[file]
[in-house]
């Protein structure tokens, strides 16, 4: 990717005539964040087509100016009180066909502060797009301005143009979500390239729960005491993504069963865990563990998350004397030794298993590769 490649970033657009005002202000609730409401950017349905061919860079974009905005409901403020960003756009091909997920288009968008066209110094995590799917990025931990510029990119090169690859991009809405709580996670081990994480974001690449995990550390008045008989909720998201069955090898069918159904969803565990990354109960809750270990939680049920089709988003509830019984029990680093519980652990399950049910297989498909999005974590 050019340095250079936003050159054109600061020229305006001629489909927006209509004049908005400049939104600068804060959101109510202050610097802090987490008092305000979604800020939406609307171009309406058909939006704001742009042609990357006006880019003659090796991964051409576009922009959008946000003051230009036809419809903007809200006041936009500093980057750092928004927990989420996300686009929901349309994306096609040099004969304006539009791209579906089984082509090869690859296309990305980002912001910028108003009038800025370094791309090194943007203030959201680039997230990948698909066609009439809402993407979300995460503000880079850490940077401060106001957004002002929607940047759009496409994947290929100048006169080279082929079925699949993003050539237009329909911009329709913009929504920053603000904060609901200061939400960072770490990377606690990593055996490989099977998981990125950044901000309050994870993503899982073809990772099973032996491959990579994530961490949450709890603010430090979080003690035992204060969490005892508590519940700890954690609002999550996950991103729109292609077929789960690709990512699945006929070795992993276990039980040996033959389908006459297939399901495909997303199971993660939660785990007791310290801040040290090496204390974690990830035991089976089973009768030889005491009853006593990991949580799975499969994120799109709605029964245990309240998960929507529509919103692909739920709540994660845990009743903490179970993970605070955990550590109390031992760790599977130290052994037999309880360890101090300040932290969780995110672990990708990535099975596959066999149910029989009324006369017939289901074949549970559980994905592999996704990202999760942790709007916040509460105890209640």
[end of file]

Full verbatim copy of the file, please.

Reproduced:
[in-house]
């Protein structure tokens, strides 16, 4: 990717005539964040087509100016009180066909502060797009301005143009979500390239729960005491993504069963865990563990998350004397030794298993590769 490649970033657009005002202000609730409401950017349905061919860079974009905005409901403020960003756009091909997920288009968008066209110094995590799917990025931990510029990119090169690859991009809405709580996670081990994480974001690449995990550390008045008989909720998201069955090898069918159904969803565990990354109960809750270990939680049920089709988003509830019984029990680093519980652990399950049910297989498909999005974590 050019340095250079936003050159054109600061020229305006001629489909927006209509004049908005400049939104600068804060959101109510202050610097802090987490008092305000979604800020939406609307171009309406058909939006704001742009042609990357006006880019003659090796991964051409576009922009959008946000003051230009036809419809903007809200006041936009500093980057750092928004927990989420996300686009929901349309994306096609040099004969304006539009791209579906089984082509090869690859296309990305980002912001910028108003009038800025370094791309090194943007203030959201680039997230990948698909066609009439809402993407979300995460503000880079850490940077401060106001957004002002929607940047759009496409994947290929100048006169080279082929079925699949993003050539237009329909911009329709913009929504920053603000904060609901200061939400960072770490990377606690990593055996490989099977998981990125950044901000309050994870993503899982073809990772099973032996491959990579994530961490949450709890603010430090979080003690035992204060969490005892508590519940700890954690609002999550996950991103729109292609077929789960690709990512699945006929070795992993276990039980040996033959389908006459297939399901495909997303199971993660939660785990007791310290801040040290090496204390974690990830035991089976089973009768030889005491009853006593990991949580799975499969994120799109709605029964245990309240998960929507529509919103692909739920709540994660845990009743903490179970993970605070955990550590109390031992760790599977130290052994037999309880360890101090300040932290969780995110672990990708990535099975596959066999149910029989009324006369017939289901074949549970559980994905592999996704990202999760942790709007916040509460105890209640």